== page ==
Ressentiment

Nietzsche

Ressentiment — the French translation of the English word resentment — is a concept in philosophy and psychology, particularly developed by the existentialist philosophers. It refers to a sense of hostility directed at that which one identifies as the cause of one’s frustration, that is, an assignment of blame for one’s frustration. The sense of weakness or inferiority and perhaps jealousy in the face of the “cause” generates a rejecting/justifying value system, or morality, which attacks or denies the perceived source of one’s frustration. This value system is then used as a means of justifying one’s own weaknesses by identifying the source of envy as objectively inferior, serving as a defense mechanism that prevents the resentful individual from addressing and overcoming their insecurities and flaws. The ego creates an enemy in order to insulate itself from culpability.

Soren Kierkegaard first introduced the term in the 1800’s, and Nietzsche expanded upon it in Beyond Good and Evil in connection with the master-slave question and its resultant birth of morality.

On the account given in Nietzsche’s On the Genealogy of Morals, the Judeo-Christian moral order arose as an expression of the ressentiment of the weak against the power exercised over them by the strong. A tool used to thwart that power, it had over time become internalized in the form of conscience, creating a “sick” animal whose will is at war with its own vital instincts. Thus Nietzsche arrived at Kierkegaard’s idea that “the crowd is untruth”: the so-called autonomous, self-legislating individual is nothing but a herd animal that has trained itself to docility and unfreedom by conforming to the “universal” standards of morality. The normative is nothing but the normal.

Jean-Paul Sartre used the term bad faith to describe a highly similar phenomenon of blaming one’s own failure on external factors and therefore denying responsibility for oneself.

Advertisements

Favorite Passages from ‘Anton Chekhov: A Life’ (1998) by Donald Rayfield

ChekhovRayfield

Here are some of my favorite passages from Donald Rayfield’s rather brilliant biography of Anton Chekhov:

“Who would have thought that such genius would come out of an earth closet?” (p. 3)

“Nobody foresaw that Chekhov, after weighing Tolstoyanism, would reject it. The liberal and hedonistic elements in Chekhov’s make up rebelled against Tolstoy’s puritanism, just as Chekhov’s expressive understatement was ill suited to Tolstoy’s lapidary edifying style.”  (p 183)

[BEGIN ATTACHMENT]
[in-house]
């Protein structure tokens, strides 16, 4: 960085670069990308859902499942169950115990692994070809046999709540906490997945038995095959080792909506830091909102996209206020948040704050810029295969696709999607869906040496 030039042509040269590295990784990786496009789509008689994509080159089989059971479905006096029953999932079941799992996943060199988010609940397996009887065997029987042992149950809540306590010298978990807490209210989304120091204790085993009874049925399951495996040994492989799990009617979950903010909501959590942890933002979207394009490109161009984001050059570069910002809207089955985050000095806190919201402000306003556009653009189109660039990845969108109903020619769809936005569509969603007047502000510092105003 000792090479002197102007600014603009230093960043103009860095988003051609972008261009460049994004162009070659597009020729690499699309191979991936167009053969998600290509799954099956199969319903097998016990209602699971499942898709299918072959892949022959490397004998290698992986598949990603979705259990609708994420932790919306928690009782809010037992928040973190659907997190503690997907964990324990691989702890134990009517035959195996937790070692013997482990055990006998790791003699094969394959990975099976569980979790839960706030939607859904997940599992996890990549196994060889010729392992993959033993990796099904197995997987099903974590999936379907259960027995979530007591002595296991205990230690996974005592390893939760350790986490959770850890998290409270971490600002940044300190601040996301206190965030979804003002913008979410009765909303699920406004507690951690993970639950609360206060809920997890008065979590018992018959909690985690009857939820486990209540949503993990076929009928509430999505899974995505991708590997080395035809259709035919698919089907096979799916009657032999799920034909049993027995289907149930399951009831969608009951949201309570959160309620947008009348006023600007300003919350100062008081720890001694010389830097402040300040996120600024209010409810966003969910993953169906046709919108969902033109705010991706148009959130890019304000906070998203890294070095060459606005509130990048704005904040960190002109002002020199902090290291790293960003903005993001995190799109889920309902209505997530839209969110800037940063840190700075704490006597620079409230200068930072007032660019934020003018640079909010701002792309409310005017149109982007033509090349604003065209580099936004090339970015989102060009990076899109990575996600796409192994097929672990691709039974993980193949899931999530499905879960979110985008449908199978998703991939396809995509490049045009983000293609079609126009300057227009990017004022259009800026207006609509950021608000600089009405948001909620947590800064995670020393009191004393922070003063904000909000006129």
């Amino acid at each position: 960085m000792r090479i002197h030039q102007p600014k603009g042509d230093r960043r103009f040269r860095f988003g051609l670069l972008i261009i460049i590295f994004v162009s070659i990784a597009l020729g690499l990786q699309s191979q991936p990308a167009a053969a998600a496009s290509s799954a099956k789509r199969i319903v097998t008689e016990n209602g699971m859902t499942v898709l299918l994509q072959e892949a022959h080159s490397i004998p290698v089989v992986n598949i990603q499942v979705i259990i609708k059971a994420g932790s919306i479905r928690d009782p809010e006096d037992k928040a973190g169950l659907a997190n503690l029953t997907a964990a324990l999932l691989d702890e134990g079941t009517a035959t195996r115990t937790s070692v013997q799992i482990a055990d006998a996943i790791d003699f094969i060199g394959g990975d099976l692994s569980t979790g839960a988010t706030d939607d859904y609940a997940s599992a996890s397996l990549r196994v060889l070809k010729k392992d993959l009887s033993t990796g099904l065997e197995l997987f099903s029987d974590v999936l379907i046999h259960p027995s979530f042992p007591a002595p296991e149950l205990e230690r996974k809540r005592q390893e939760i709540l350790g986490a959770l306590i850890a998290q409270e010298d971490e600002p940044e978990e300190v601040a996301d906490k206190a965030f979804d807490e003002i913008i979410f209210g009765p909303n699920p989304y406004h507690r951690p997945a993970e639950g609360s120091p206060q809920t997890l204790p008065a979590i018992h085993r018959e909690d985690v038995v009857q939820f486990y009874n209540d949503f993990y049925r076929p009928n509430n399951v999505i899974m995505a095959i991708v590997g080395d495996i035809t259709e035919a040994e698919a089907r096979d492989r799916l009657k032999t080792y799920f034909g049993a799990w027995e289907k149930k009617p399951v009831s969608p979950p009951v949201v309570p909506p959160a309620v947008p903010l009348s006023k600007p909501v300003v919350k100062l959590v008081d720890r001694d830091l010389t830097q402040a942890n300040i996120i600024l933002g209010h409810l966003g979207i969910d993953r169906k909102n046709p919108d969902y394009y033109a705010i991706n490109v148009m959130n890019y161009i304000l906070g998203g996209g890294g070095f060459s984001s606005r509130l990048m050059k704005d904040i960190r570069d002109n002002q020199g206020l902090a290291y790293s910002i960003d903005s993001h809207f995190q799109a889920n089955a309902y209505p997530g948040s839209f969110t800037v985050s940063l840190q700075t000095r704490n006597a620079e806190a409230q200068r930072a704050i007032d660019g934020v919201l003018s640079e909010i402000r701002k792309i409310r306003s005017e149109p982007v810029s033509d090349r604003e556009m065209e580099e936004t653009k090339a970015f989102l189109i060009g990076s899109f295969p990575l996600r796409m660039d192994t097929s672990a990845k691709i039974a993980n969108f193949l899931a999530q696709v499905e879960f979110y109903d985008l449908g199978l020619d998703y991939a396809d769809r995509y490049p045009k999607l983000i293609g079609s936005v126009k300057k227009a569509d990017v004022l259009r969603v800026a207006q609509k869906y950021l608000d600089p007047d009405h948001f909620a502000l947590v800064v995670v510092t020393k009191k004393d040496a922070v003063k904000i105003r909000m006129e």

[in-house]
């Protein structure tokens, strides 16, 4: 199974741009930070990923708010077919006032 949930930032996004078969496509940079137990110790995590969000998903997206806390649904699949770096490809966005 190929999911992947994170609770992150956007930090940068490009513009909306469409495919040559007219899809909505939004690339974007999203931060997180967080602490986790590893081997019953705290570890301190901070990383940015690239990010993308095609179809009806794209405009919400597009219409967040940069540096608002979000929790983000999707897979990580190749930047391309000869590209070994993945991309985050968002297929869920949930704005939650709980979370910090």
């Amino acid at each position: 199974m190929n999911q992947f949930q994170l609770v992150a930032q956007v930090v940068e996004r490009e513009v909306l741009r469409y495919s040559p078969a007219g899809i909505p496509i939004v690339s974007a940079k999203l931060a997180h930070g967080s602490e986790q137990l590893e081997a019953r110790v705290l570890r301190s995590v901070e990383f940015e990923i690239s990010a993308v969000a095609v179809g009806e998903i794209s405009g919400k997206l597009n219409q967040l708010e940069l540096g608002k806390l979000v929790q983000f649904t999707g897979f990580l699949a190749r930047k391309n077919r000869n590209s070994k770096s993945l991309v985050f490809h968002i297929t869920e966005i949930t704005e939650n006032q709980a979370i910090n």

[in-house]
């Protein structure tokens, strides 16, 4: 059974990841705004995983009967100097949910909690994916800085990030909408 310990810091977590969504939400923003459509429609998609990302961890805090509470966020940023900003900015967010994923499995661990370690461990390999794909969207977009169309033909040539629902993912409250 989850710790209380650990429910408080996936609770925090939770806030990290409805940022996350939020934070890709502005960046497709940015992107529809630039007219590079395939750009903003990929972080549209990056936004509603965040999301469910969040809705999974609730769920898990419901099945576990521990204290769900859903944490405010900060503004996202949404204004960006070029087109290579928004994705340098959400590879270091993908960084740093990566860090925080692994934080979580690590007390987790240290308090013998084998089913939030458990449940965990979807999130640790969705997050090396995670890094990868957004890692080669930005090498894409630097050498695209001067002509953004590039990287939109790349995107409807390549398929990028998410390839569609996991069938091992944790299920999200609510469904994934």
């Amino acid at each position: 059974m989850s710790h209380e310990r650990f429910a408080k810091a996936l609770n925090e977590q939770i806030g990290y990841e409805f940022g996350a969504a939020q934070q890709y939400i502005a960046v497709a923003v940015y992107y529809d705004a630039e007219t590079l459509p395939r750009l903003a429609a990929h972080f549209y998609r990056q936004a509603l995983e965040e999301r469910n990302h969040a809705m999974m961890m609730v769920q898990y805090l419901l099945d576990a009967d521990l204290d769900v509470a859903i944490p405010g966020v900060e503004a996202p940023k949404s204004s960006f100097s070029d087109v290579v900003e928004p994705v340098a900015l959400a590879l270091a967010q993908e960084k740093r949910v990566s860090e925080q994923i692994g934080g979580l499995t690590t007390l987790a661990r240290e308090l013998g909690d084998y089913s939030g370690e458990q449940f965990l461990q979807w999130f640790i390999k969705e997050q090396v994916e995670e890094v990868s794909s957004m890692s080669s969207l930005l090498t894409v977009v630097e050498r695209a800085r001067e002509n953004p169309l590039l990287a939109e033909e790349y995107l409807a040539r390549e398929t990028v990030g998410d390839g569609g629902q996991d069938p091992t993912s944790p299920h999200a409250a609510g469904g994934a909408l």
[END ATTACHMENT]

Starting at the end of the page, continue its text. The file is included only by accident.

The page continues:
In a letter to his publisher and close friend Aleksey Suvorin:

“What writers of the gentry had free from birth, we the underclass have to pay for with our youth. Why don’t you write the story of a young man, the song of a serf, a former shop boy, chorister, schoolboy, and student, brought up on deferring to rank, on kissing priests’ hands, submitting to others’ ideas, thankful for every crust, thrashed many times, who tormented animals, who loved having dinner with rich relatives, who was quite needlessly hypocritical before God and people, just because he knew he was a nonentity — write about this young man squeezing drop by drop the slave out of himself and waking one fine morning feeling that real human blood, not a slave’s, is flowing in his veins.”  (p 186)

In 1889, Chekhov buys a set of Dostoevsky’s works, reading them for the first time. He remarks in his diary: “Good, but very long and immodest. A lot of pretensions.”  (p 190)

The crude and bawdy exchanges between Anton and his brother Aleksandr, which appear throughout the biography, are a riot. Aleksandr writes in one letter: “Engulfed by carnal lust (after long abstinence) I bought in a chemists’ a condon (or condom – the devil knows) for 35 kopecks. But as soon as I tried to put it on, it burst, probably from fear at the sight of my shaft. So I had no luck. I had to tame the flesh again.”  (p 194) Continue reading

Film vs. Literature

F. Scott Fitzgerald believed that the novel, “the strongest and supplest medium for conveying thought and emotion,” was taking a back seat to “mechanical and communal art that, whether in the hands of Hollywood merchants or Russian idealists, was capable of reflecting only the tritest thought, the most obvious emotion.”

fitzgerald